Colorado Rescue

Alumnus saves skier buried 3 hours in avalanche

Sam McCloskey and fellow park ranger Kent Minor work in the mountains of Colorado Sam McCloskey and fellow park ranger Kent Minor work in the mountains of Colorado.

MU alumnus Sam McCloskey, B.S. parks, recreation and tourism ’09, performed a heroic act in the Colorado mountains March 2.

McCloskey is a ranger with the State Forest State Park in Walden, Colo. McCloskey and Andrew Maddox, a river ranger for the Arkansas Headwaters Recreation Area, were working at a snowmobile event when they received a radio alert about an avalanche in Cameron Pass, near Fort Collins, Co.

Twenty-four-year-old skier Alex White had been buried in the avalanche for almost three hours when McCloskey and Maddox pulled him from the snow. White had been skiing with friends in the northern mountains of Colorado. A friend of White’s was killed in the avalanche.

“Andrew and I are both trained in avalanche rescue,” McCloskey said. “We didn’t figure anyone was alive. When Alex made a noise, we realized this was a rescue, not just a body recovery, and that we needed medical attention.”

White spent two days in critical care and two in post-trauma recovery. He was back in class at University of Colorado one week after his accident.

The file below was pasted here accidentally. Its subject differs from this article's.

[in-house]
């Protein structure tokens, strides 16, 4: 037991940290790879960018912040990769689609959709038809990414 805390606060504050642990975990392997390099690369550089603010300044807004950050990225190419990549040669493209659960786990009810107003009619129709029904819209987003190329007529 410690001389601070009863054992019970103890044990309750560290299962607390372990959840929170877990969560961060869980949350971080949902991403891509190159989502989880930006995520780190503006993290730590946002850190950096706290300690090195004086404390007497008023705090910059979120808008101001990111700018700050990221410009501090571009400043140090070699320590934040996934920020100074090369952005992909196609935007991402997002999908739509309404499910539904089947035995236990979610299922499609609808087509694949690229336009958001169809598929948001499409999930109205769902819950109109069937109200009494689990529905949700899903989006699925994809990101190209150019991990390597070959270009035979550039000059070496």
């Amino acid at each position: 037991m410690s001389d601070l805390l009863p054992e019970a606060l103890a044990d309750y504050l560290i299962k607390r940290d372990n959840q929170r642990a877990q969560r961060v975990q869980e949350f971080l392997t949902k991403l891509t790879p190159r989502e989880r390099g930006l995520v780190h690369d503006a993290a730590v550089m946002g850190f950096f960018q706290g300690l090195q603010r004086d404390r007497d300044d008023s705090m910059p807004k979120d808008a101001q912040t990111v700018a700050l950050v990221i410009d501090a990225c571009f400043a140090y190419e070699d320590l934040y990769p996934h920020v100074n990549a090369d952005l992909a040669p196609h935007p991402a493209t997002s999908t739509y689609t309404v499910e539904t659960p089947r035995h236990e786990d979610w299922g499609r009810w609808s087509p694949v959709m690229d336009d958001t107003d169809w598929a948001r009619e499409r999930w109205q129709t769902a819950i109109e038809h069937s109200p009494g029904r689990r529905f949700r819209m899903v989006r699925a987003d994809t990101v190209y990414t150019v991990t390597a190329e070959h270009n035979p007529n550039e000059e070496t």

The story made national headlines.

“While we were digging and after we had dug him free, we didn’t have time to think about anything,” McCloskey said. “After we put Alex in the ambulance, Maddox and I looked at each other, shook hands, and both agreed that what just took place was incredible.”

McCloskey grew up in Des Peres, Mo. He was very involved in Boy Scouts, hiking, camping and anything else outdoors. When it came time for McCloskey to choose a major, parks, recreation and tourism seemed like the perfect fit. During his time in the College of Agriculture, Food and Natural Resources, McCloskey was involved in Student Parks, Recreation and Tourism Association (SPRTA), Forestry Club and the annual Midwestern Forester’s Conclave, a competition in traditional forestry skills.

The summer after his junior year, McCloskey worked at the St. Charles County Parks Department. After that, he also gained experience working at Sylvan Lake State Park and Beaver Creek Ski Resort, both in Colorado, before taking the job at State Forest State Park. He now resides in Walden, Co., where he enjoys snowmobiling, skiing, backpacking, camping and hunting.

“I advise current students to get a variety of experience as soon as possible,” McCloskey said. “Instead of taking the best paying jobs, do what you love and gain experience in what you want to do in the future.”